2010 Glendive Montana- Gus; colt I started with my college colt starting course. NOT the horse mentioned in today's blog.
Horsemanship, Spirituality and Life
I'm sure many of you have noticed my obsession with horses. Hey- what can I say, I am who I am! But I do think it goes deeper then just being fond of horses. It comes from having that desire to learn from them, grow with them and become the best person, and horseman, I can be.
I am excited to see where this passion for horses takes me, again. As many of you know, I was a successful horse trainer until I broke my back in 2013. After that moment, something shifted inside me. And I think this shift was because it wasn't the right path for me, at that time.
I needed to grow more. I needed to see more from the world and what I had to offer, specifically what my soul was capable of doing.
Now fast forward to 2019. I am moving 25 hours from my home with the most amazing man I could ever ask for. I am getting my dream of working not only with horses, but with people who need to heal themselves.
And it is just unbelievably powerful for me.
As I sit here, procrastinating about packing up my house, riding my colts and basically doing much of anything productive, I can't help but sit back and feel a sense of gratitude for the life I have been living.
Being patient that what I need is what I have been given, and understanding that obstacles I have in front of me are there for a reason, and it is my responsibility to work through these times to live my best life.
How does this tie in with horses? Because training a horse is all about patience. It is about appreciating what we are given, not what we want and working through any issues or past traumas to help each soul "Live their best life".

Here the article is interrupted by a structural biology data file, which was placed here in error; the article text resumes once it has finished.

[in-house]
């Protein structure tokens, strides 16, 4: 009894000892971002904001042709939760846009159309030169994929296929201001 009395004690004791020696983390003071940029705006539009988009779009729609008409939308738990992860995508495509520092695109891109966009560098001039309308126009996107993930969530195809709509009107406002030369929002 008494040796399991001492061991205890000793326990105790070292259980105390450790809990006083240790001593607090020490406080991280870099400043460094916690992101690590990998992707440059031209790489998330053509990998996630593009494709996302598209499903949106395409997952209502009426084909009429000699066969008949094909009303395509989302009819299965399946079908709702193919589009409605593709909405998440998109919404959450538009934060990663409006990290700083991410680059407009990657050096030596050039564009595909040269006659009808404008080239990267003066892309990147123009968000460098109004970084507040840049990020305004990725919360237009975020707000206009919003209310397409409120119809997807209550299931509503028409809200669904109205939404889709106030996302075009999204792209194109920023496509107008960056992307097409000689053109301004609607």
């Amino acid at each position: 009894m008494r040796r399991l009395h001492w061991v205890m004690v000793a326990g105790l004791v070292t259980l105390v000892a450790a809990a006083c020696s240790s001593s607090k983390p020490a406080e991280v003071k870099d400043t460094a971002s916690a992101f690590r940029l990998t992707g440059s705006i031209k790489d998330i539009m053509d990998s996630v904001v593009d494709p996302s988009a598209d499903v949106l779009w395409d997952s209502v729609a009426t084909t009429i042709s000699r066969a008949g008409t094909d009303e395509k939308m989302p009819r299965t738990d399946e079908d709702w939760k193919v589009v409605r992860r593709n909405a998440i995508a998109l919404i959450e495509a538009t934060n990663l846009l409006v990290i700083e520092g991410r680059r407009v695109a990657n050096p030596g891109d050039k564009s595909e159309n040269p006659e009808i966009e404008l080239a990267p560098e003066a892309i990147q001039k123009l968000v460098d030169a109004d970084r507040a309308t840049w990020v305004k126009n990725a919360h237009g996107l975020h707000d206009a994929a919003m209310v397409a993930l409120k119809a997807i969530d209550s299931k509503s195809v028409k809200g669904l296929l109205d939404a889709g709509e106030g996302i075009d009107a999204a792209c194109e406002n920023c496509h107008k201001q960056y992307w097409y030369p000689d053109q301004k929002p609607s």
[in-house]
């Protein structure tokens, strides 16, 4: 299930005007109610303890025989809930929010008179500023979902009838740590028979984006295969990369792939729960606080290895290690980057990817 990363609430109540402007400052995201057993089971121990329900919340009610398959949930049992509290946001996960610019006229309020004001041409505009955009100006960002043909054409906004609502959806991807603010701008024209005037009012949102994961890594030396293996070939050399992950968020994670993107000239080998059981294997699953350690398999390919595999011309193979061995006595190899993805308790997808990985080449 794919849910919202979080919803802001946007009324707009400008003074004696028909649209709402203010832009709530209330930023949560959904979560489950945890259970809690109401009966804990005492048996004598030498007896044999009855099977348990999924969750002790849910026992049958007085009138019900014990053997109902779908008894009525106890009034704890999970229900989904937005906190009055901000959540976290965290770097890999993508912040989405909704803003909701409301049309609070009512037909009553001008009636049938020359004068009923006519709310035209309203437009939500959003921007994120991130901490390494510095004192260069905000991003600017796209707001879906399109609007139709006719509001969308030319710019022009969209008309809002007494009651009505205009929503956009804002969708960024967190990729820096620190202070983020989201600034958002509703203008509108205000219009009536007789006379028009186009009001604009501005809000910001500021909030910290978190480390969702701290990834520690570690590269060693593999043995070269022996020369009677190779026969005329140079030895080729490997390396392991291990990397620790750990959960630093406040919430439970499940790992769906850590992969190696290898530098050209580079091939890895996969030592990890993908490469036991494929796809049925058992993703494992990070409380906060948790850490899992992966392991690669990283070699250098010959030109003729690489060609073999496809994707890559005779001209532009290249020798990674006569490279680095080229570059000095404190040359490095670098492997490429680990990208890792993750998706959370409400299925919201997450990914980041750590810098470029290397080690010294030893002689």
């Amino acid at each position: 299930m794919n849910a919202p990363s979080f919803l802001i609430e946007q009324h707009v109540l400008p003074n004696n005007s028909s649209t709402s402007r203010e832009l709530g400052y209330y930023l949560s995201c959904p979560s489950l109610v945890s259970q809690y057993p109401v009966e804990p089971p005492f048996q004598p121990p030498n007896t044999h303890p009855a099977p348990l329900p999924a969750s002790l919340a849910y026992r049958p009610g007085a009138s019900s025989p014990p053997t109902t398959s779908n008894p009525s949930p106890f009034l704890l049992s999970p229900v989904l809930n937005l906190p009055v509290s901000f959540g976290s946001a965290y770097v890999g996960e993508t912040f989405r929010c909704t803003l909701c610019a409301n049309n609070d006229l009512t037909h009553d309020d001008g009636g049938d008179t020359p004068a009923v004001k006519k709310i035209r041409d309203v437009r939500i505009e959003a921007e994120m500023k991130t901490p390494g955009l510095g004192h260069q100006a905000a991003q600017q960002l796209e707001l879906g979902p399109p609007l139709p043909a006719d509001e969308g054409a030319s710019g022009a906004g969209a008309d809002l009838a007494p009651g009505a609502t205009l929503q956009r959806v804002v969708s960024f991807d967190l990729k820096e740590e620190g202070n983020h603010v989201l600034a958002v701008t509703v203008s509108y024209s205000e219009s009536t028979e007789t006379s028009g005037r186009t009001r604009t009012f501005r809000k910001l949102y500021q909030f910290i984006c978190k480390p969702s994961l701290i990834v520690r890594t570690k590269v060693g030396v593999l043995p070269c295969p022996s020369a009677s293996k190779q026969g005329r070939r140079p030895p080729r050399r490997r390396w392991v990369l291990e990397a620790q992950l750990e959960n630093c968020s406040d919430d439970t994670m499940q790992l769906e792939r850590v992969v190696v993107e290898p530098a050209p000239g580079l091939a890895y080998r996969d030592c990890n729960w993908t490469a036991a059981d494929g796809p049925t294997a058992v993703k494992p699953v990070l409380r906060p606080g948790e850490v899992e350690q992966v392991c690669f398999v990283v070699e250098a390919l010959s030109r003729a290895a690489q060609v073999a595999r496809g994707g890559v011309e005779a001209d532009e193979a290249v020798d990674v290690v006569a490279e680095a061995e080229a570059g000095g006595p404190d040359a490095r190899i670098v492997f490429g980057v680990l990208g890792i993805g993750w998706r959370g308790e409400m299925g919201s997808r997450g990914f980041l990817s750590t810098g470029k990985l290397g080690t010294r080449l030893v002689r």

It isn't about the horse mirroring our souls, it isn't about having a horse tell us what is wrong. If you aren't listening it doesn't matter how loudly the horse is screaming at you to change, you won't hear it. This is about being grateful for everything we have in our lives, and finding balance and peace within ourselves so we can pass that on to those around us, and LIVE OUR BEST LIFE.
When you are at peace and balanced spiritually, you are going to be a better horseman. Period.
I had a cinch break on a colt of mine once. The first time I saddled him, the latigo was too soft and just ripped right in two. It didn't break, it ripped guys!
It took hours to get that colt to trust me again, and took days for me to get a saddle on him again. He was shy about the saddle for months after the incident.
So being in balance with myself didn't keep this freak accident from happening, but it did give my colt something to help with his nerves. It gave him something to trust in, even when he didn't want to anymore. He is one of the best colts I've started, once we worked through that hiccup- which tends to ruin a horse.
I think people are quick to give up when it gets tough. They hit an obstacle with their horse, and they are too scared, too narrow minded or too proud to try a different method, a different perspective or a different mindset. The obstacle (Horse afraid of saddle) riles up the horseman, and they put up a mental block that "He's never going to get over this, he has to be traumatized" Well YA of course he is. But you treating him like it's okay to be traumatized isn't going to help the matter. How about you show him it's okay.
You rebuild that trust and start again- never giving up. Because giving up is where failure begins.